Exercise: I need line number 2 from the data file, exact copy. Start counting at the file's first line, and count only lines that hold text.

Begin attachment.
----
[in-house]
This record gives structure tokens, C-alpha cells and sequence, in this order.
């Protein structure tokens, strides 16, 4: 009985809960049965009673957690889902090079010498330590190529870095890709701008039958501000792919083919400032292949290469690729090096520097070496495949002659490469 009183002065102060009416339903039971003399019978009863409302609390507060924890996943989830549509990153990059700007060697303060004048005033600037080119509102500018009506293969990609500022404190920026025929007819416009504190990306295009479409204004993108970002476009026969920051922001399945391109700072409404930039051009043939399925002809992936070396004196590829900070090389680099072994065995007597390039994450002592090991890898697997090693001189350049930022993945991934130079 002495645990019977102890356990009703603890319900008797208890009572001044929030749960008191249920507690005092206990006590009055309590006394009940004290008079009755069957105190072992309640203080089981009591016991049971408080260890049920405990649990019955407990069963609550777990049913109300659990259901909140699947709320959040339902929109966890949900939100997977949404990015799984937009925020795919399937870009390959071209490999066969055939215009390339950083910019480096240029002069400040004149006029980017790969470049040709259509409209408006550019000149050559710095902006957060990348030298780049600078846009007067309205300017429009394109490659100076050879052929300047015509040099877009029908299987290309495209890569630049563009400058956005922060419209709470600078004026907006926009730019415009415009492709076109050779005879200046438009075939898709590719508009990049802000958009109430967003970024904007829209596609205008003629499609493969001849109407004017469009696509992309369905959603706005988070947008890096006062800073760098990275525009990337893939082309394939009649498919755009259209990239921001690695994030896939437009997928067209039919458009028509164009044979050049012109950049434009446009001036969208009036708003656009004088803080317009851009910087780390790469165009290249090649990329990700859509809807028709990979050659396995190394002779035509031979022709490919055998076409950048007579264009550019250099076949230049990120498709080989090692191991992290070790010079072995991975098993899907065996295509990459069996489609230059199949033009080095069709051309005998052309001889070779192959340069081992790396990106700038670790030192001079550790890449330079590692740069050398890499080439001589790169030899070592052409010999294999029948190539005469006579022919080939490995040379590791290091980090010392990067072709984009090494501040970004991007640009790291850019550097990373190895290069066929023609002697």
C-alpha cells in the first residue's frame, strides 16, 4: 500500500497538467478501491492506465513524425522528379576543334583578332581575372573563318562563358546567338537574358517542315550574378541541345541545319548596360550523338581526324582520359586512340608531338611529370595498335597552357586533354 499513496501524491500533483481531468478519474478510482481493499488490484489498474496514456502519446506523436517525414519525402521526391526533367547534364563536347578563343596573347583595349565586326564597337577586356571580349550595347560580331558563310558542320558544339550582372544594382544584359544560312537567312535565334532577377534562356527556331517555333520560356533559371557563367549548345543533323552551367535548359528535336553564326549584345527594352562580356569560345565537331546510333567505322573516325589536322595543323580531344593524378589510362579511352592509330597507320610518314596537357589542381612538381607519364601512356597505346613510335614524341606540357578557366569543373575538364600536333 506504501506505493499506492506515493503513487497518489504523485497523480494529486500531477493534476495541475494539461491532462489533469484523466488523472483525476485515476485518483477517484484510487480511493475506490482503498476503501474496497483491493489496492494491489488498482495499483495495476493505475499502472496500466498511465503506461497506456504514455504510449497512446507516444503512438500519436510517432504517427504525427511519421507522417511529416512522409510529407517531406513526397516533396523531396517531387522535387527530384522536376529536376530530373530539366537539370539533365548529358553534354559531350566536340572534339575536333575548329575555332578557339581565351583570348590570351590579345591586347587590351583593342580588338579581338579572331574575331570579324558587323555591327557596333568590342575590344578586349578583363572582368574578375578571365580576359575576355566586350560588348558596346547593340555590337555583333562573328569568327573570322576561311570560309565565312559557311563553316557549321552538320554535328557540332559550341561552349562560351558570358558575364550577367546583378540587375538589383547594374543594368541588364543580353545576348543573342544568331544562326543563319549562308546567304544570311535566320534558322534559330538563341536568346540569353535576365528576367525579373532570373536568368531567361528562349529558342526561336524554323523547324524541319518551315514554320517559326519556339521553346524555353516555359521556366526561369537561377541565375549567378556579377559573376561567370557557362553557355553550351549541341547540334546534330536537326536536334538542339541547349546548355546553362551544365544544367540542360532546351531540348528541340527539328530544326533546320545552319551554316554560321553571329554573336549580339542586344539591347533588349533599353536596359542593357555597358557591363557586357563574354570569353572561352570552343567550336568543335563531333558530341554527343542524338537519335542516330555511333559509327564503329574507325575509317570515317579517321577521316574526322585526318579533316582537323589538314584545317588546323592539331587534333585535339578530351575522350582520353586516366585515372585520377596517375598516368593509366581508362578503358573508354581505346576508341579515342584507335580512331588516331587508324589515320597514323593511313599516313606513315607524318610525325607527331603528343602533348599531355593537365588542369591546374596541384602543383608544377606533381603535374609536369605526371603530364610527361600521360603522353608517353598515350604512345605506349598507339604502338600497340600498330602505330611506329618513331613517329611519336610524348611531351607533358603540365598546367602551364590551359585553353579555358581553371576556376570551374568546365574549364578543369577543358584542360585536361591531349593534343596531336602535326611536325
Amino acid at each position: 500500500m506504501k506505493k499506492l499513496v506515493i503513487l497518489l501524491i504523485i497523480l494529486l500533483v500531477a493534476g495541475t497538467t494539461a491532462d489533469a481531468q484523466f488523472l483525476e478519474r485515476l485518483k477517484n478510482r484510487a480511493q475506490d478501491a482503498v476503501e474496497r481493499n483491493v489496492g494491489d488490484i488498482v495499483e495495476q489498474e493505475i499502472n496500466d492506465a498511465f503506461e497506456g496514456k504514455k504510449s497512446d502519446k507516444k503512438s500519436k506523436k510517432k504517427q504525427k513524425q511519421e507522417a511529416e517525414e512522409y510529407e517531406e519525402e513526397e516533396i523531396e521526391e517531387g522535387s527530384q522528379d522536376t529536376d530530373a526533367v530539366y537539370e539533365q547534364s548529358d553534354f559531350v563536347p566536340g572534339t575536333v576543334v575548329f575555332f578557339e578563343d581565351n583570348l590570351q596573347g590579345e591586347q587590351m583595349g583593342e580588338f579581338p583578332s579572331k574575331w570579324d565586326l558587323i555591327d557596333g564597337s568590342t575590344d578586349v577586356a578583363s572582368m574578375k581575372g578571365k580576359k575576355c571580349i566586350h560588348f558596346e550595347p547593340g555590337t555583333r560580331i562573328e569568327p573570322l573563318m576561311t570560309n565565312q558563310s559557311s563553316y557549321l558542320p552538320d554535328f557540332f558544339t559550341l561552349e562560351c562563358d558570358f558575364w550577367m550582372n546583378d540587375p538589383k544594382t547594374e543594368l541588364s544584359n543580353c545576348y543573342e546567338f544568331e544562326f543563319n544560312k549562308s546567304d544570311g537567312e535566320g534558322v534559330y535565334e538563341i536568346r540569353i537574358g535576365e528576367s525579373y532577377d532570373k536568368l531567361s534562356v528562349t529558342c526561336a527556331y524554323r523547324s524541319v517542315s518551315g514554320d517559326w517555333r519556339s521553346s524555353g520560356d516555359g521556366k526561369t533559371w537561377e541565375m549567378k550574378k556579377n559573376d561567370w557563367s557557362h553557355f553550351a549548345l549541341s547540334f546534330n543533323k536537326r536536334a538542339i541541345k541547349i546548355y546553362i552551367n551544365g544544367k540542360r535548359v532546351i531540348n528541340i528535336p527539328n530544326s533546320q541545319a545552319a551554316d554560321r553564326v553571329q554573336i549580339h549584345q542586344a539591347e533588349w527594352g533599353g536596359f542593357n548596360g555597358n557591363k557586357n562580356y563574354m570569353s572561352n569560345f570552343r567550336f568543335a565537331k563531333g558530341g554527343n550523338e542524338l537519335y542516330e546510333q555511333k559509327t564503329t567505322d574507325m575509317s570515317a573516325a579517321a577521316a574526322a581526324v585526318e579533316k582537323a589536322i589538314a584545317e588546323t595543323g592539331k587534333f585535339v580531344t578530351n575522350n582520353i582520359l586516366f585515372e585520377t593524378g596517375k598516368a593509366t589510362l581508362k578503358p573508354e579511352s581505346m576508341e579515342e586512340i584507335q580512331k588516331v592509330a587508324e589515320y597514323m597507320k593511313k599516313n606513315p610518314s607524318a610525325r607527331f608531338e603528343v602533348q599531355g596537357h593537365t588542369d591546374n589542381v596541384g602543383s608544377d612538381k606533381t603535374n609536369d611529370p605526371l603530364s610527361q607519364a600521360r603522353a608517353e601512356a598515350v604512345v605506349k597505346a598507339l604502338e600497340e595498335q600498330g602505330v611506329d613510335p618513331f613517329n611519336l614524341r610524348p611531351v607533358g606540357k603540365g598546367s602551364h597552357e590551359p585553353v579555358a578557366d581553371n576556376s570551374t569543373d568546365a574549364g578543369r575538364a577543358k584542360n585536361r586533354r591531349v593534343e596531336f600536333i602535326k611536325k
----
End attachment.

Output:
This record gives structure tokens, C-alpha cells and sequence, in this order.